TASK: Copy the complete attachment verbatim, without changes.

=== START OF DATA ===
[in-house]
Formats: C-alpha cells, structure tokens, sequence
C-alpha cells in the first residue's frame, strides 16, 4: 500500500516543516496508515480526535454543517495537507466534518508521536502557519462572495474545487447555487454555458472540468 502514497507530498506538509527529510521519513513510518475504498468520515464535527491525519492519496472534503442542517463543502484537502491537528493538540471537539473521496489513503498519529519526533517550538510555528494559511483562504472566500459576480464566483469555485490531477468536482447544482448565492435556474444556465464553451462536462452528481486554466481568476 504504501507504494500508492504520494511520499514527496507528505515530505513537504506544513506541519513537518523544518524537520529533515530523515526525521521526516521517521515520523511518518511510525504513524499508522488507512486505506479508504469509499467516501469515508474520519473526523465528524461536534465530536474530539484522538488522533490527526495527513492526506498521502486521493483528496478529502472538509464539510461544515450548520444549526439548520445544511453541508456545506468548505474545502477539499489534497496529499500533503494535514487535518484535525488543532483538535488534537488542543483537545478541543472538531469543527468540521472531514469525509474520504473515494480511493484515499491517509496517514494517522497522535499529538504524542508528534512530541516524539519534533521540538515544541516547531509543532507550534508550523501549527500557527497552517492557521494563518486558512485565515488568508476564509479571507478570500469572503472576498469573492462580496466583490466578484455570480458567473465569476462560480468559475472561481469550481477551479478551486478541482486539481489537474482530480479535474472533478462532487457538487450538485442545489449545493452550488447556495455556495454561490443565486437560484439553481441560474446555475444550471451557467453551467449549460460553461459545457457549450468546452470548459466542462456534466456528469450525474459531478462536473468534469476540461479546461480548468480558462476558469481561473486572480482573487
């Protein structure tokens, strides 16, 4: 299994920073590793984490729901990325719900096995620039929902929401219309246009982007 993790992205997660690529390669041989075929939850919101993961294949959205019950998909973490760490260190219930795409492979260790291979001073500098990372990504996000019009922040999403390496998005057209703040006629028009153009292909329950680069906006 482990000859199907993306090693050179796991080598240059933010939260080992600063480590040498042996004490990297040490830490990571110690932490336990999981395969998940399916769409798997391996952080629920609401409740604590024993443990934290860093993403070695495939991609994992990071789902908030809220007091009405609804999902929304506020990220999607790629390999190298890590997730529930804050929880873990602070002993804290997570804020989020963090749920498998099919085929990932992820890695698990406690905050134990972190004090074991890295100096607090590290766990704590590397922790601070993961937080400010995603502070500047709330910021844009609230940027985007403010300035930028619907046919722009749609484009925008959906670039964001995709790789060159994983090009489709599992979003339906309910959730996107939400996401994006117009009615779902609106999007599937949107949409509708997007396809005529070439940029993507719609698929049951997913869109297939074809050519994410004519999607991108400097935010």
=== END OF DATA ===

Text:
[in-house]
Formats: C-alpha cells, structure tokens, sequence
C-alpha cells in the first residue's frame, strides 16, 4: 500500500516543516496508515480526535454543517495537507466534518508521536502557519462572495474545487447555487454555458472540468 502514497507530498506538509527529510521519513513510518475504498468520515464535527491525519492519496472534503442542517463543502484537502491537528493538540471537539473521496489513503498519529519526533517550538510555528494559511483562504472566500459576480464566483469555485490531477468536482447544482448565492435556474444556465464553451462536462452528481486554466481568476 504504501507504494500508492504520494511520499514527496507528505515530505513537504506544513506541519513537518523544518524537520529533515530523515526525521521526516521517521515520523511518518511510525504513524499508522488507512486505506479508504469509499467516501469515508474520519473526523465528524461536534465530536474530539484522538488522533490527526495527513492526506498521502486521493483528496478529502472538509464539510461544515450548520444549526439548520445544511453541508456545506468548505474545502477539499489534497496529499500533503494535514487535518484535525488543532483538535488534537488542543483537545478541543472538531469543527468540521472531514469525509474520504473515494480511493484515499491517509496517514494517522497522535499529538504524542508528534512530541516524539519534533521540538515544541516547531509543532507550534508550523501549527500557527497552517492557521494563518486558512485565515488568508476564509479571507478570500469572503472576498469573492462580496466583490466578484455570480458567473465569476462560480468559475472561481469550481477551479478551486478541482486539481489537474482530480479535474472533478462532487457538487450538485442545489449545493452550488447556495455556495454561490443565486437560484439553481441560474446555475444550471451557467453551467449549460460553461459545457457549450468546452470548459466542462456534466456528469450525474459531478462536473468534469476540461479546461480548468480558462476558469481561473486572480482573487
């Protein structure tokens, strides 16, 4: 299994920073590793984490729901990325719900096995620039929902929401219309246009982007 993790992205997660690529390669041989075929939850919101993961294949959205019950998909973490760490260190219930795409492979260790291979001073500098990372990504996000019009922040999403390496998005057209703040006629028009153009292909329950680069906006 482990000859199907993306090693050179796991080598240059933010939260080992600063480590040498042996004490990297040490830490990571110690932490336990999981395969998940399916769409798997391996952080629920609401409740604590024993443990934290860093993403070695495939991609994992990071789902908030809220007091009405609804999902929304506020990220999607790629390999190298890590997730529930804050929880873990602070002993804290997570804020989020963090749920498998099919085929990932992820890695698990406690905050134990972190004090074991890295100096607090590290766990704590590397922790601070993961937080400010995603502070500047709330910021844009609230940027985007403010300035930028619907046919722009749609484009925008959906670039964001995709790789060159994983090009489709599992979003339906309910959730996107939400996401994006117009009615779902609106999007599937949107949409509708997007396809005529070439940029993507719609698929049951997913869109297939074809050519994410004519999607991108400097935010």